see also pure word deafness
Congenital deafness represents a particular case with respect to other types of sensory deprivation, because cortical reorganisation is not only a consequence of auditory deprivation, but also of language-driven mechanisms. Visual crossmodal plasticity has been found in secondary auditory cortices of deaf individuals, but it is still unclear if reorganisation also takes place in primary auditory areas, and how this relates to language modality and auditory deprivation. Here, we dissociated the effects of language modality and auditory deprivation on crossmodal plasticity in Heschl's gyrus as a whole, and in cytoarchitectonic region Te1.0 (likely to contain the core auditory cortex). Using fMRI, we measured the BOLD response to viewing sign language in congenitally or early deaf individuals with and without sign language knowledge, and in hearing controls. Results show that differences between hearing and deaf individuals are due to a reduction in activation caused by visual stimulation in the hearing group, which is more significant in Te1.0 than in Heschl's gyrus as a whole. Furthermore, differences between deaf and hearing groups are due to auditory deprivation, and there is no evidence that the modality of language used by deaf individuals contributes to crossmodal plasticity in Heschl's gyrus 1).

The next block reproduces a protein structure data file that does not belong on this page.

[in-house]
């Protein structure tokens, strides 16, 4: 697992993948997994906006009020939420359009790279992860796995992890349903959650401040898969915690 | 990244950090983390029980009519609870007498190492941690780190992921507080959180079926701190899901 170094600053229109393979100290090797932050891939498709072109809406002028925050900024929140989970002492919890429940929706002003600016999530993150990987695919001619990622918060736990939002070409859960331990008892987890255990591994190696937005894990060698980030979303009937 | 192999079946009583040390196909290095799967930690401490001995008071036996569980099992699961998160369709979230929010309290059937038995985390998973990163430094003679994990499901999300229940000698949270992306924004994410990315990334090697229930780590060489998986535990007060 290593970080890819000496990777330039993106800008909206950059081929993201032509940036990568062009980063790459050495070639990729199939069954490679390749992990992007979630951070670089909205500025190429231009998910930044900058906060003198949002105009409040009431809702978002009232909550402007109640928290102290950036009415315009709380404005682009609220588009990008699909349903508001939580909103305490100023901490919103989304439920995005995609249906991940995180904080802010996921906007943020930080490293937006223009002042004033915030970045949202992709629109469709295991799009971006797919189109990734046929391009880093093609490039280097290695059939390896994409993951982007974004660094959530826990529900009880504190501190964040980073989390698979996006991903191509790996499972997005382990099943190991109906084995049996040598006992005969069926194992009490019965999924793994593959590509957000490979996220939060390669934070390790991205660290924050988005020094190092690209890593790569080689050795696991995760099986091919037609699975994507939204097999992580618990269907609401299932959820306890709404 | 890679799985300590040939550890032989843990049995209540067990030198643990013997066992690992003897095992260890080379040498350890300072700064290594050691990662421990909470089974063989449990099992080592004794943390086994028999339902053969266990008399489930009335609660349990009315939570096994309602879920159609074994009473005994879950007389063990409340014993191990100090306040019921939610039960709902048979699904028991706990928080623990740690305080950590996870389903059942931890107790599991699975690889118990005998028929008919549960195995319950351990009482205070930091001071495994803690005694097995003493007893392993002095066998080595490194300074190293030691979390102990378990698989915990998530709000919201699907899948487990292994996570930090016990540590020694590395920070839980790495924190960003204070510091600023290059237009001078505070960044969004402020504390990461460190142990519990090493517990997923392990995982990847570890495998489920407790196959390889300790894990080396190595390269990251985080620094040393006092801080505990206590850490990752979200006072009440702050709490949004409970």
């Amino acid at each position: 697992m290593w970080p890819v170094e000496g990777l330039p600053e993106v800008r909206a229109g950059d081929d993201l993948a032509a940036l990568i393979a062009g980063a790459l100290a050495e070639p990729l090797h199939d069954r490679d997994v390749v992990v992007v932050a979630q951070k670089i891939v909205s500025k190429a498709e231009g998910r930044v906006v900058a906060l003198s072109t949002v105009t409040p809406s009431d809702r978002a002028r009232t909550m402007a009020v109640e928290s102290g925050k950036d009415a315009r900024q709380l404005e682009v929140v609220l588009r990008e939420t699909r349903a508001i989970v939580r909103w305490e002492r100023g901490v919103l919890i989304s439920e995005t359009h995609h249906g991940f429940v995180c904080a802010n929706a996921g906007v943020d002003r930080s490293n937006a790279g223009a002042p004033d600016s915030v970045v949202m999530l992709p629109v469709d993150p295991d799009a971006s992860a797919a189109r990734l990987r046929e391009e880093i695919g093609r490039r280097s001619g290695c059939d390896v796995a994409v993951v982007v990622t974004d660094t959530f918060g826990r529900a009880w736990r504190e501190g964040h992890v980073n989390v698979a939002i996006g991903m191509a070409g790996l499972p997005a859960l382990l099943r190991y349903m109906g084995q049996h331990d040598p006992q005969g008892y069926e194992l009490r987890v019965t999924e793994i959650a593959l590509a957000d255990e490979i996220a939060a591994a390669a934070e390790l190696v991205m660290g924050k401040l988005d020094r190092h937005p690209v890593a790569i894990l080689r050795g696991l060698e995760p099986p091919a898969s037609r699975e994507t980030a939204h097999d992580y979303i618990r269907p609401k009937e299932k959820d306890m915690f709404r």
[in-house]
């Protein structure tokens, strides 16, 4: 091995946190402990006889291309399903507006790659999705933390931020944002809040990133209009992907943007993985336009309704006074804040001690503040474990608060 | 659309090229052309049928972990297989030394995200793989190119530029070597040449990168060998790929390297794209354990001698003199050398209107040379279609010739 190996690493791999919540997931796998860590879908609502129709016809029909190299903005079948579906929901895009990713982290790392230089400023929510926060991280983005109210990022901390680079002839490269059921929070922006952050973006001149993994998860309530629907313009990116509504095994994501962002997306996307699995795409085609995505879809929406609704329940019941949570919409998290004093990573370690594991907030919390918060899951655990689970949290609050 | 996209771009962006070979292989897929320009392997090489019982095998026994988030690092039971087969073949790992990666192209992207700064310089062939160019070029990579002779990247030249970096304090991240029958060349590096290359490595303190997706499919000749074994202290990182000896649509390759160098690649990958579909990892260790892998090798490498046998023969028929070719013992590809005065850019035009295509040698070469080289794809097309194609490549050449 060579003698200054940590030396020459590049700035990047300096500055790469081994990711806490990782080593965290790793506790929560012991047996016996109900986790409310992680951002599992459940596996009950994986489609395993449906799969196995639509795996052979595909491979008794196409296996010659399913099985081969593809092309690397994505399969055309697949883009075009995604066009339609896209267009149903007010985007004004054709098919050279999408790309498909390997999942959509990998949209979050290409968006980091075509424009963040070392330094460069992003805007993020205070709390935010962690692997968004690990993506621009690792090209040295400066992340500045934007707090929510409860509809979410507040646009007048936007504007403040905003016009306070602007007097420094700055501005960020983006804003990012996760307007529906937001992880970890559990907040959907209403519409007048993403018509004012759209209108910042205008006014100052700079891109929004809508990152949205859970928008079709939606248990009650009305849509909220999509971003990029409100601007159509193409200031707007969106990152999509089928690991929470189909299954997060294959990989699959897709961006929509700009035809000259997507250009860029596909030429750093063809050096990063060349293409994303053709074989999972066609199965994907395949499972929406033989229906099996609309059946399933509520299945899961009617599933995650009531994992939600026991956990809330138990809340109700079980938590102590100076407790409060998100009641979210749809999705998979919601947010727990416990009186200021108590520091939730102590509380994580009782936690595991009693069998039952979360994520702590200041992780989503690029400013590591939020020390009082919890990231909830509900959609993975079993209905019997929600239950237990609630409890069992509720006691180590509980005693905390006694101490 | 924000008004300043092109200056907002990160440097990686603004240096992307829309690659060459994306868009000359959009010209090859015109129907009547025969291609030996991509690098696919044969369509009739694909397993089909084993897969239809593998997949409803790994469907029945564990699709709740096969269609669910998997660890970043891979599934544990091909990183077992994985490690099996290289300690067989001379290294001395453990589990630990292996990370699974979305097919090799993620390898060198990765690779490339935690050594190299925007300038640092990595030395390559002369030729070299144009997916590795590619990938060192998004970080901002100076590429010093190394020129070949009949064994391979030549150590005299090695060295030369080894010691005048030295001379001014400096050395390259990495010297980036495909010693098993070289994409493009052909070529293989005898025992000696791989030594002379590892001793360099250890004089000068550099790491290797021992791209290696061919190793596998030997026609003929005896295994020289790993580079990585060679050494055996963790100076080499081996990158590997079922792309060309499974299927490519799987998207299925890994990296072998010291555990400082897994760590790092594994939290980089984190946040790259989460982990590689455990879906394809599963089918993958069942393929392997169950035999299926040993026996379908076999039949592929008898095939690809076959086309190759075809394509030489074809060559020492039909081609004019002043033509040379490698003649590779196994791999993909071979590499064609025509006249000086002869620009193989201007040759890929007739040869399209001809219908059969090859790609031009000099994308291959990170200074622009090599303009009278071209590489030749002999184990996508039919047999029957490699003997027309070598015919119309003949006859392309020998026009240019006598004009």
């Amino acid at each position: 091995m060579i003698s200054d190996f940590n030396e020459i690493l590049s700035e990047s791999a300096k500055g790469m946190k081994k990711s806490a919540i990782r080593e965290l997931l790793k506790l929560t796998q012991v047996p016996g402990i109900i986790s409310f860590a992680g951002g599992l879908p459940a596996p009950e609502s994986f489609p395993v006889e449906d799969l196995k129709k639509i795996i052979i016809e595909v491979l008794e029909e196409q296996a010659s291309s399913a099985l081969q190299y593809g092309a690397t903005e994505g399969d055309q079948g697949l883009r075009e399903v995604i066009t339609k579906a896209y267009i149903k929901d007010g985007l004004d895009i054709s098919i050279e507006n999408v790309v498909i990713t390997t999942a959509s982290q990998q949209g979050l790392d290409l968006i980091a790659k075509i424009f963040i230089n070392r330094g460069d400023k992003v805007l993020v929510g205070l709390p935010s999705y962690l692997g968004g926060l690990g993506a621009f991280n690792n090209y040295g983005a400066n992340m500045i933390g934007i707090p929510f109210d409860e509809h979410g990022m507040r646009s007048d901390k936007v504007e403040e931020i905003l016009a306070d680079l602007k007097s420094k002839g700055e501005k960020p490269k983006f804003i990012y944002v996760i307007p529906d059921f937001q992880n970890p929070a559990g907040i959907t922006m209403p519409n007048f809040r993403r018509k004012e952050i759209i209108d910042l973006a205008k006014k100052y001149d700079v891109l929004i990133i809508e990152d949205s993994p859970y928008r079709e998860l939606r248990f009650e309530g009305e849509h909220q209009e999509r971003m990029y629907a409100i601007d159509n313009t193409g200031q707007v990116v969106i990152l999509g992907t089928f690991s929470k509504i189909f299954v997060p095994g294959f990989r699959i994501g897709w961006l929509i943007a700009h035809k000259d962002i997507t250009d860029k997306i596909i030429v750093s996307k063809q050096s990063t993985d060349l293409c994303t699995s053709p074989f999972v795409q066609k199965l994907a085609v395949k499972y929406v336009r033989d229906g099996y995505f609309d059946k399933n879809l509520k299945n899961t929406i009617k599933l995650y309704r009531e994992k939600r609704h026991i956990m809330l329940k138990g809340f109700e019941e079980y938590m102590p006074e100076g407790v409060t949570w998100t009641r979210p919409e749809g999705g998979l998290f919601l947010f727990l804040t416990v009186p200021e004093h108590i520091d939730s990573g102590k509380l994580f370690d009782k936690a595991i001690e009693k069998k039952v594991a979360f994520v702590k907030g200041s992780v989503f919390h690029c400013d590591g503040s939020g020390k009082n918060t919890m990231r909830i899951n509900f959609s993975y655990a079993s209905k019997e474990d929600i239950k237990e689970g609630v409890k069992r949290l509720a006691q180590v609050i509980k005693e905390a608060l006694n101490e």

The primary auditory cortex is the part of the temporal lobe that processes auditory information in humans and other vertebrates. It is a part of the auditory system, performing basic and higher functions in hearing.
It is located bilaterally, roughly at the upper sides of the temporal lobes – in humans on the superior temporal plane, within the lateral fissure and comprising parts of Heschl's gyrus and the superior temporal gyrus, including planum polare and planum temporale (roughly Brodmann areas 41, 42, and partially 22).